Numbers 6: 22-27 (NIV)
22 The LORD said to Moses, 23 “Tell Aaron and his sons, ‘This is how you are to bless the Israelites. Say to them:
24 “ ‘ “The LORD bless you and keep you;
25 the LORD make his face shine upon you and be gracious to you;
26 the LORD turn his face towards you and give you peace.” ’
27 “So they will put my name on the Israelites, and I will bless them.”
What could be more appropriate in these turbulent political and uncertain economic times than to turn our thoughts to God’s blessing on his people? Indeed, regardless of the times, we are to be more conscious of and more grateful for God’s blessing on his people.
Verses 24-26 are known as the “Aaronic blessing” or “Aaronic benediction”. This blessing was given to Aaron and his sons to apply, however this blessing is clearly from YHWH.
It is made up of three lines (as we read it now and in the original Hebrew). We should note that “YHWH” appears in each of these lines. That emphasises the blessing is from YHWH, from the LORD. It cannot be and must not be appropriated as a blessing from Aaron or a blessing from Moses. Nor is it to be appropriated today as a blessing from anybody else – it is from the LORD.
As if to emphasise this very point, verse 27 gives the reason why YHWH commanded Moses to tell this to Aaron. YHWH did so in order that Aaron and his sons would put “my name” (which is “YHWH” – “I am”) on the people of Israel and, through that, “I am” (“YHWH”) will bless them.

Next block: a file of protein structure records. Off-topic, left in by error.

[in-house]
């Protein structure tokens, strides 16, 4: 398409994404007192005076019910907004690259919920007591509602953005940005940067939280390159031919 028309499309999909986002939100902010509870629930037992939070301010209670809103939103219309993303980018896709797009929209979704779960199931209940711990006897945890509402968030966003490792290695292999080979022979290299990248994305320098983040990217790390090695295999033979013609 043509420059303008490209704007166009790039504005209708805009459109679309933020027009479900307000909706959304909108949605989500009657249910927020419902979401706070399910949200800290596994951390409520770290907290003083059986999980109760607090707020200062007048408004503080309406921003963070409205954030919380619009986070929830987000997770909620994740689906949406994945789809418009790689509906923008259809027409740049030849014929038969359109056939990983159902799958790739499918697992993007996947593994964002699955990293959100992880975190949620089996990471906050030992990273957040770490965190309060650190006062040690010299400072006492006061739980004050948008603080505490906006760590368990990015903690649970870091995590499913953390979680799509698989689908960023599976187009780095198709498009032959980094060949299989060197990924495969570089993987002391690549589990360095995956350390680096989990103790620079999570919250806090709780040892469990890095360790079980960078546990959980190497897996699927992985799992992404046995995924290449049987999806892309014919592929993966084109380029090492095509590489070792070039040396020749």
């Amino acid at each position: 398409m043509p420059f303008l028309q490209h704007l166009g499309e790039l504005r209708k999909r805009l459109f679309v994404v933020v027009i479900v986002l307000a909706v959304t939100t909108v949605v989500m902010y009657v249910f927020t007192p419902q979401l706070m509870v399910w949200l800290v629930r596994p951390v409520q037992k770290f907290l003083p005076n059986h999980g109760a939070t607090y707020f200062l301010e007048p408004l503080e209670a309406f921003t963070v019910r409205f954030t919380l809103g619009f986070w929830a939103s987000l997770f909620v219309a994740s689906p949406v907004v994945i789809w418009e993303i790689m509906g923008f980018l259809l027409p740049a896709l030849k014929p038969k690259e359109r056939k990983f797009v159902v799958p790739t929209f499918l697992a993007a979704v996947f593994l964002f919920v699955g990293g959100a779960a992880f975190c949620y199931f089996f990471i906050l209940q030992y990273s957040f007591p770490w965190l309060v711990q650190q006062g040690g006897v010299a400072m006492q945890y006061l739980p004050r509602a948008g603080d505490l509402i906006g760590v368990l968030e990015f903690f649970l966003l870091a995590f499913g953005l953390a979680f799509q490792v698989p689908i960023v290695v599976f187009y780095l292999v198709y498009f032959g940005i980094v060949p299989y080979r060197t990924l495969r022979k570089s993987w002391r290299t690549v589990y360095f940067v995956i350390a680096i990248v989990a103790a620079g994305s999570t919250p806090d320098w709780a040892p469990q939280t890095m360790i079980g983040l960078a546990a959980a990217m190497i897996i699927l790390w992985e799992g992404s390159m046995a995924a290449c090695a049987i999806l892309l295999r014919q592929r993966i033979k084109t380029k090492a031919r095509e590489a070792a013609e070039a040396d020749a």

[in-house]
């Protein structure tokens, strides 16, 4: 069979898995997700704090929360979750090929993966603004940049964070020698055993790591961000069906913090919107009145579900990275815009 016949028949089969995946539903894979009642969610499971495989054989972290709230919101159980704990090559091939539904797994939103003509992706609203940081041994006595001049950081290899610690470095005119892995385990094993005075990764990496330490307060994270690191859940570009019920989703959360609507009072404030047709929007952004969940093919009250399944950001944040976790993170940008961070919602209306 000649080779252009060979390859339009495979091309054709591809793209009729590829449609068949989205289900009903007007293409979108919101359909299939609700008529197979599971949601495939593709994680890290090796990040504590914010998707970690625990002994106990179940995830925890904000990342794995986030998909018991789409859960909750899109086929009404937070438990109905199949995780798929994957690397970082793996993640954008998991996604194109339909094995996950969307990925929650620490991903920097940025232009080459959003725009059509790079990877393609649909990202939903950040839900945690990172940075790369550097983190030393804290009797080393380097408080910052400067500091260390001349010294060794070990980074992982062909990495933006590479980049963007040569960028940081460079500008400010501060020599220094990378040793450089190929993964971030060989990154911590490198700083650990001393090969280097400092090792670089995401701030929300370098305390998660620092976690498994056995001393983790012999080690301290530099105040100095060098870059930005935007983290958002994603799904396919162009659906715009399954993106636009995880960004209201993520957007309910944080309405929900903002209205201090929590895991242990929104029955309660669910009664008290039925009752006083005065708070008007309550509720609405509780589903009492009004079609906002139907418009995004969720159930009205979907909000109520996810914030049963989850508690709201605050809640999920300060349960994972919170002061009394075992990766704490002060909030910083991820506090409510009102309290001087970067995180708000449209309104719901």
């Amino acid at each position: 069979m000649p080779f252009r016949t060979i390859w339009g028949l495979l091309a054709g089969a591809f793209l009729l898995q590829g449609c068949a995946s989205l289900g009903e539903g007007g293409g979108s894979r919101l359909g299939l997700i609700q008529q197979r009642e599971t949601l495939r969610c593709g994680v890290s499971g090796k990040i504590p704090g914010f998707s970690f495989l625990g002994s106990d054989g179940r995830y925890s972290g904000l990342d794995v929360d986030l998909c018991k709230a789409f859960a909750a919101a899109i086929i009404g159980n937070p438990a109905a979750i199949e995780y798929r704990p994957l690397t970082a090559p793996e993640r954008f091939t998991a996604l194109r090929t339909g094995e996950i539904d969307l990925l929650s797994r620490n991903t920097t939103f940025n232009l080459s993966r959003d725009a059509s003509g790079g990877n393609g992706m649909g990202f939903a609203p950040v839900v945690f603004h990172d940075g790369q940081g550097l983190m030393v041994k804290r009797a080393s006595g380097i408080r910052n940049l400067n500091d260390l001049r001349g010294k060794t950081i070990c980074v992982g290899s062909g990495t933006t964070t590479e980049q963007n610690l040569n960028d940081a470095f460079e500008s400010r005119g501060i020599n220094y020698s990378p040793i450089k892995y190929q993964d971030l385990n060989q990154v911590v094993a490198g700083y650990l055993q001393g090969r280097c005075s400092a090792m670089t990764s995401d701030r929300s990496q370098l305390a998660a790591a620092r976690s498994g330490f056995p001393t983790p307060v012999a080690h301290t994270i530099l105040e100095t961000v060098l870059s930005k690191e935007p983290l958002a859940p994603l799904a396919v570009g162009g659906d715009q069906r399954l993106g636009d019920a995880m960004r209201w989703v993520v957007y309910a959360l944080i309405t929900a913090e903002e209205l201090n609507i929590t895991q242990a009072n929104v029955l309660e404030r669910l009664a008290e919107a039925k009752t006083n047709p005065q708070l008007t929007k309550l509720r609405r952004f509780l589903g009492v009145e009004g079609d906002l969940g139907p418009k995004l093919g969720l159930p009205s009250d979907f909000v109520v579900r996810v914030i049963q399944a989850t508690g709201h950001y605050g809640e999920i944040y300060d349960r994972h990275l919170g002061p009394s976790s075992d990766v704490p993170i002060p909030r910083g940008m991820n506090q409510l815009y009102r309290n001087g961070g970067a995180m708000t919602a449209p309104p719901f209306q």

The second of the three lines, that the LORD’s face would “shine upon you”, appears often in Hebrew worship. We have only to look to the Psalms. Consider these examples:
Let the light of your face shine upon us, O LORD.
You have filled my heart with greater joy than when their grain and new wine abound.
I will lie down and sleep in peace, for you alone, O LORD, make me dwell in safety.
(Psalm 4: 6b-8).
May God be gracious to us and bless us and make his face shine upon us,
(Psalm 67: 1).
This same line is also used in Christian worship, for example in the hymn referred to as “Old Irish Blessing”. In the bridge between the verses we sing:
May the Lord bless you and keep you
May the Lord make his face to smile upon you
And give you peace.
Yes, the third line of the blessing is that the LORD will “give you peace”. “Peace” here is not merely absence of conflict. “Peace” is the “shalom” of God, the complete rightness and well-being of a person which encompasses relationships too, the foremost of which is the relationship with the LORD.
And so may this be a blessing to you today:
The LORD bless you and keep you;
the LORD make his face shine upon you and be gracious to you;
the LORD turn his face towards you and give you peace. Amen.